Color Design theory – Introduction
Why is color important? Color is a primary facet within the elements for design. Color is such an important element and can have so much meaning behind its choice. There is an entire industry dedicated to color based on emotion, supporting brands, designing rooms, this list can go on. Color can grab your attention and lead our eyes around and even help determine how we can interact with objects, it has an effect on our emotions by expressing a mood, and can help enhance an object. There are a number of people who lack the ability to see certain colors; however for the purpose of this explanation I will be discussing color theory for those who are not color blind. Color is also different as it refers to in light – for this explanation I will only be discussing pigment. The leader in the entire color industry is Pantone – they are an amazing resource for learning more about color trends, and coming up with new color pallets. This is a completely basic introductory to color theory.
This lesson will include:
- What the color wheel is
- The different colors within the color wheel and what color pallet they are within
- What Shades tints and tones are and how they are used
- What the different color harmonies are
There are 3 types of colors based on the color wheel: Primary Colors, Secondary Colors and Tertiary Colors. All colors that you see cannot be created from just these sets of colors, you will need tone, shades and base colors to create all the colors available.
Primary Colors: The primary colors include Red, Blue and Yellow. These colors cannot be produced by any other colors. With these three colors you can create any colors within the color wheel.
Secondary Colors: Secondary colors are Orange, Violet and Green. You can produce a secondary color by mixing one primary color with another primary color. By mixing Yellow and Red together you get orange, by mixing red and blue together you get violet, by mixing yellow and blue together you get green.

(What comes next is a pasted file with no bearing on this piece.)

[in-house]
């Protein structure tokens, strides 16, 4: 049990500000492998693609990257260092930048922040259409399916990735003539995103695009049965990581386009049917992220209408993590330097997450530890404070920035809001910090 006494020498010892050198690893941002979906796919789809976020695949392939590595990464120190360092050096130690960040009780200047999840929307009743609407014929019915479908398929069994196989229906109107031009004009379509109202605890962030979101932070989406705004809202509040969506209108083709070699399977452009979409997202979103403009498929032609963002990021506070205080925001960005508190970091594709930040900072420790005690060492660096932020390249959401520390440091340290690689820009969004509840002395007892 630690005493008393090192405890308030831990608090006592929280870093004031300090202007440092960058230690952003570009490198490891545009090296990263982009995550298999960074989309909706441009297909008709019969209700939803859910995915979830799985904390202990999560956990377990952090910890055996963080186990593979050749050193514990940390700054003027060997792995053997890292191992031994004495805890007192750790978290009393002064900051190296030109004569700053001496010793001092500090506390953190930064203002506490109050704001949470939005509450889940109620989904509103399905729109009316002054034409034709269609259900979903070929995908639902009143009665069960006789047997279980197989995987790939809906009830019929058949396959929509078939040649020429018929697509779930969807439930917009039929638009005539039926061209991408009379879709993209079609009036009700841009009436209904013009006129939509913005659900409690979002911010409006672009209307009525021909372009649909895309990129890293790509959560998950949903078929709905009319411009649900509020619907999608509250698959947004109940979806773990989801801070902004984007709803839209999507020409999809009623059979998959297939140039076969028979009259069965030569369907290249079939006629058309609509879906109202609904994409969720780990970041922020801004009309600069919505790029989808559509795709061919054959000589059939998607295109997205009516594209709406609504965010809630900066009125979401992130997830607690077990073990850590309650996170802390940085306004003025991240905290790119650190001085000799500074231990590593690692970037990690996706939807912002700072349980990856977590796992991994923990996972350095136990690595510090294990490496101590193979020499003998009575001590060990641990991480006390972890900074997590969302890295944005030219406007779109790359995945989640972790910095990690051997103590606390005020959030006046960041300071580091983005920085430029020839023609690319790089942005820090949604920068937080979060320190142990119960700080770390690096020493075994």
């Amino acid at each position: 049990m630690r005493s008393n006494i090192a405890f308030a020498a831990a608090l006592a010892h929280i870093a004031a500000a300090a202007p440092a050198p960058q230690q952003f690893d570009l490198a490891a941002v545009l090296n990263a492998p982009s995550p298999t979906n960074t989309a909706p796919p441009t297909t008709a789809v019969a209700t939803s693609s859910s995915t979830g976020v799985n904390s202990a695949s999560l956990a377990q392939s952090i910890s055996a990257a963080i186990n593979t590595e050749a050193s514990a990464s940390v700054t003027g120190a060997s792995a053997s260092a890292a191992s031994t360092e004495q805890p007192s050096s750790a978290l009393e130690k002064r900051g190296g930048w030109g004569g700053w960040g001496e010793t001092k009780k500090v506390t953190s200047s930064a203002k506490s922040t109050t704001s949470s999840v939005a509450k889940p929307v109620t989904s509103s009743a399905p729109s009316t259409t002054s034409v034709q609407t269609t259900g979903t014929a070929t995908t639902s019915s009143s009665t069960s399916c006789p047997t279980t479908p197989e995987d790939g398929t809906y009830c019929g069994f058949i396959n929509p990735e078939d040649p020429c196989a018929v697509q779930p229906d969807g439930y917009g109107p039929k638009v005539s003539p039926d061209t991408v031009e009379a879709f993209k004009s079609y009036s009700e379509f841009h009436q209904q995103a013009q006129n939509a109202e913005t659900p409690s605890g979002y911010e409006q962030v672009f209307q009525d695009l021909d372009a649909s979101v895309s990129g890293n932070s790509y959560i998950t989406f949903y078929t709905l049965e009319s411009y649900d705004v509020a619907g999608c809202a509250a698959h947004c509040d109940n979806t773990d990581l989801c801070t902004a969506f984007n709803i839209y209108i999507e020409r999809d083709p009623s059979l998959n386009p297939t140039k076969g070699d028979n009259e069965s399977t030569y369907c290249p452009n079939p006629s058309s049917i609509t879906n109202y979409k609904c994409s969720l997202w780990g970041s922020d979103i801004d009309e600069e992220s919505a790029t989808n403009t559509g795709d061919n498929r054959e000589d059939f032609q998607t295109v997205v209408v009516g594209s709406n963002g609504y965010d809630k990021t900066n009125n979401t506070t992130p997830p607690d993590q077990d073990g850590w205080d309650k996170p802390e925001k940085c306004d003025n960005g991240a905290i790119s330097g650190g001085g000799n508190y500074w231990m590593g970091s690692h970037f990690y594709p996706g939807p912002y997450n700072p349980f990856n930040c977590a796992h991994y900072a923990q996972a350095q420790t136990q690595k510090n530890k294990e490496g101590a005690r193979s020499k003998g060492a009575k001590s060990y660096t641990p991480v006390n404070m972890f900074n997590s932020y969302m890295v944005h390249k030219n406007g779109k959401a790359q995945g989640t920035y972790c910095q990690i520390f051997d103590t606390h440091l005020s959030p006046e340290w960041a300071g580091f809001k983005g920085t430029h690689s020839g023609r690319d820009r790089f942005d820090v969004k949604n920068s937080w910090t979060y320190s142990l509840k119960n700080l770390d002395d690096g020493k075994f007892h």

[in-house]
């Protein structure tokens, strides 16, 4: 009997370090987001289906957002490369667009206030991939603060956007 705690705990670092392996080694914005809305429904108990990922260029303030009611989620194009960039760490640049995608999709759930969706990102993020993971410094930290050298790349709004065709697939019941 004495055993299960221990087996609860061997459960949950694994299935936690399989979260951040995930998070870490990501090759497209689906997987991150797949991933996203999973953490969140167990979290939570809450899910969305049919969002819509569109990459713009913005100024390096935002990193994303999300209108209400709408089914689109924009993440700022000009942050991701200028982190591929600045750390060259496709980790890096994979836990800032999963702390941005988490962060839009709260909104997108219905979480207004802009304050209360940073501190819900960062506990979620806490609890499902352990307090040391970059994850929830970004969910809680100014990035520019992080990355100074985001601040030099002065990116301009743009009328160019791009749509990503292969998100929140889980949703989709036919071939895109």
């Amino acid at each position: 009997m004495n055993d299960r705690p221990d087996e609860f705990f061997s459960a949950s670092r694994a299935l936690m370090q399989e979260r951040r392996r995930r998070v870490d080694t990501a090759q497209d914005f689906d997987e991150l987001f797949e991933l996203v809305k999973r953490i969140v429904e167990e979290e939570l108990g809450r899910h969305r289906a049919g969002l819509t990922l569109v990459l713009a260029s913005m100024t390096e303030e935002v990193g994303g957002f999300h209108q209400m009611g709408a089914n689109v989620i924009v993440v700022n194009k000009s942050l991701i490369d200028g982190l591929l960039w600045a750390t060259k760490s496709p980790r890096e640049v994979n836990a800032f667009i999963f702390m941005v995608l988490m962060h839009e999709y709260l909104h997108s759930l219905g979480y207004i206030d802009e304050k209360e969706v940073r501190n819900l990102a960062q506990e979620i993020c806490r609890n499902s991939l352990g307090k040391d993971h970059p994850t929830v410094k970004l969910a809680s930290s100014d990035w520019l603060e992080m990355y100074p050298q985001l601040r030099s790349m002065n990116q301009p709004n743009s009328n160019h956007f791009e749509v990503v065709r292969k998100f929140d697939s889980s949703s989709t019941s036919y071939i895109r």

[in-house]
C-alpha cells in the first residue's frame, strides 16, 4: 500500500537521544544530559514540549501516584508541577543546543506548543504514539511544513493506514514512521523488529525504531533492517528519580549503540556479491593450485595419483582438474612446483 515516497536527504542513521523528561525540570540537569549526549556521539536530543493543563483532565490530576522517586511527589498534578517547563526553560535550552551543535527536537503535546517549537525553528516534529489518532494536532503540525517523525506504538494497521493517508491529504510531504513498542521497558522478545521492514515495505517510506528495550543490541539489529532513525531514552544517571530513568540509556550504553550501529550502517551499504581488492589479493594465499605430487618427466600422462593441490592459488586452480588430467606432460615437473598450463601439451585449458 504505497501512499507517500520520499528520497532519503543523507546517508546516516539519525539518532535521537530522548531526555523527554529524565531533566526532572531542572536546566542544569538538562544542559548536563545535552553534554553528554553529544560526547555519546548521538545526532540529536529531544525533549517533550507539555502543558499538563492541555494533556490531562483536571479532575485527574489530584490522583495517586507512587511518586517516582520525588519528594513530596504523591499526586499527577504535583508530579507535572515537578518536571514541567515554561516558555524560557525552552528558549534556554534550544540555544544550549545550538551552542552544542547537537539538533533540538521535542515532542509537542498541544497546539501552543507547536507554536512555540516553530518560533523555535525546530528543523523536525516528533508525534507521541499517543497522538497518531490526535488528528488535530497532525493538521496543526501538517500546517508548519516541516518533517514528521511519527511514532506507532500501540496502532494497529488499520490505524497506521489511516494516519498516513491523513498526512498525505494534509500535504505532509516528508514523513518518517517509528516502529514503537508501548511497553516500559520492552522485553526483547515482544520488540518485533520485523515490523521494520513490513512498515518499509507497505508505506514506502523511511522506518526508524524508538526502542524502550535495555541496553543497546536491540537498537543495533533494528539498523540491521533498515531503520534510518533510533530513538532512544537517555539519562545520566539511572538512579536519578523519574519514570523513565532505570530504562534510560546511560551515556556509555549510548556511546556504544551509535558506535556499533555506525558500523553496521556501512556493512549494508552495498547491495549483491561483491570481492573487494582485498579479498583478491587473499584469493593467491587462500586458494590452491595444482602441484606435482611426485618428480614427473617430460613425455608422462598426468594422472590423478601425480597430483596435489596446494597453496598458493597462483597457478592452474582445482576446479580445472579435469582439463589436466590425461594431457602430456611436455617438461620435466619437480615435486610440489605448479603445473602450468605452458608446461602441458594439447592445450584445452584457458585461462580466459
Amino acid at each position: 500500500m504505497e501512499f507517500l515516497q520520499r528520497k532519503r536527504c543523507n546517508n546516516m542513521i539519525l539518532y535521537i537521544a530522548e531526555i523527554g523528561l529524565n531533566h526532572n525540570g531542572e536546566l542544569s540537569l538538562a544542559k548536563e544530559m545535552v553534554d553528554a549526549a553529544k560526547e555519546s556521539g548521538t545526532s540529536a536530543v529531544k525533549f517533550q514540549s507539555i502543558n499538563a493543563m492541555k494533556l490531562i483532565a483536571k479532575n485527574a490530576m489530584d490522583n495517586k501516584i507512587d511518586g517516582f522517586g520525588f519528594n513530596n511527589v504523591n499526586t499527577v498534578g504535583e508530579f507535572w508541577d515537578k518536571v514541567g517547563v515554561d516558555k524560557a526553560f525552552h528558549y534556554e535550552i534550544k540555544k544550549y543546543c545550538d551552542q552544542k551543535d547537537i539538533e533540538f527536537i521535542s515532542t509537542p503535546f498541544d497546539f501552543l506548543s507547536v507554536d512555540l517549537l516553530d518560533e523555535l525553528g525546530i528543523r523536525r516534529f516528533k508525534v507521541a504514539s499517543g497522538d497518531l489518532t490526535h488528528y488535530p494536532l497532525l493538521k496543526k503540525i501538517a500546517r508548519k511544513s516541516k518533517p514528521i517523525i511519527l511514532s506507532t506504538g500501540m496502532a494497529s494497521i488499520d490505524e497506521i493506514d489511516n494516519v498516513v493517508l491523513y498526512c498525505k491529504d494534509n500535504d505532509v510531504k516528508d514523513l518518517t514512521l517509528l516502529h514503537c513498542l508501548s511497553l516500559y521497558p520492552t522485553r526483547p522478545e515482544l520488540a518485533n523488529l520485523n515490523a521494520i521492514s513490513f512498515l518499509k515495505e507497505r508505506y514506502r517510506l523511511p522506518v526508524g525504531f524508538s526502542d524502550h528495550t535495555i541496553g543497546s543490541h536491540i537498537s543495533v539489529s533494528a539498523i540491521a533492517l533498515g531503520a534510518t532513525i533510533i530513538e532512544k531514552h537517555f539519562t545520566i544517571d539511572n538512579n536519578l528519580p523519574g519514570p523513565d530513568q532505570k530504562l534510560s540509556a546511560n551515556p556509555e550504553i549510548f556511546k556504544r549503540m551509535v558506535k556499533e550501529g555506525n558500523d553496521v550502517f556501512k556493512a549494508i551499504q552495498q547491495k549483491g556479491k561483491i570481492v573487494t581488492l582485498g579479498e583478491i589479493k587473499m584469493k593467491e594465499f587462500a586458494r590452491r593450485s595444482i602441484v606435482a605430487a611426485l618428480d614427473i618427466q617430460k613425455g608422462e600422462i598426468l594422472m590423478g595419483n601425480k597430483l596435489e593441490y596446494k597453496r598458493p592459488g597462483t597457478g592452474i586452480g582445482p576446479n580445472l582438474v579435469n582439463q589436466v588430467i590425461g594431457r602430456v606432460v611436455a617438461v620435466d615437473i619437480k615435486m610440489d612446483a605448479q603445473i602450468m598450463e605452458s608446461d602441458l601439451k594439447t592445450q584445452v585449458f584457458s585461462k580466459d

Tertiary Colors: Tertiary Colors include: Green-Blue, Yellow-Green, Yellow-Orange, Red-Orange, Red-violet, and Blue-Purple. Tertiary colors are created by mixing one primary color with one secondary color.
What is Black and White? Black is technically if you added all the colors together in perfect proportion, however it is known as a Shade. White is the lack of pigment or color this is known as a tint. When you mix black and white together you get your neutral – grey or a Tone. Black is a shade, white is a tint, and grey is tone.
In order to get all the colors that could be available you need to add tints, tones and shades to the colors. Tints are adding white to pigment, shades are adding black to pigment. The amount of variety you can get from adding these to the color wheel is endless.
When you only add shades or tints to ONE color it is called a Monochromatic color.
If you notice this is something that would look similar to something that you would see if you went to pick out your perfect paint color. Depending on the amount of tint, tone or shade that you add to the color it can greatly change the outcome.
Color harmonies are putting colors together in a pleasing way based on the color wheel theory. This is important because this is how you put together a pleasing color scheme within your design. Having contrasting colors is having colors that do not match up together.
Warm Colors – Include Red, Yellow, and Orange. These colors are more vibrant and bright. They can be used to make things stand out, or make a more lively impression.
Cool Colors- Include Green, Blue and Purple. These colors are less vibrant and can create a feeling of quiet or restfulness.
Analogous colors – Analogous colors are colors that are next to each other on the color wheel. For example, Red, orange and yellow are analogous colors as are Blue, Green and Yellow. Analogous colors are often found within nature. They can create a serene look.
Complimentary Colors- Are directly across from each other on the color wheel. Complimentary colors are excellent to use is you are looking to make something stand out against other areas within your design. Complimentary colors can occasionally be difficult to read within text.
Split Complimentary – The split-complementary color scheme is a variation of the complementary color scheme. In addition to the base color, it uses the two colors adjacent to its complement.
Triadic color scheme – A triadic color scheme uses colors that are evenly spaced around the color wheel.
Rectangle (tetradic) color scheme – tetradic colors arrange four colors arranged into two complementary pairs.
Square color scheme- Similar to a rectangle color scheme by having two colors across from two other colors, but all four colors are evenly spaced around the color wheel.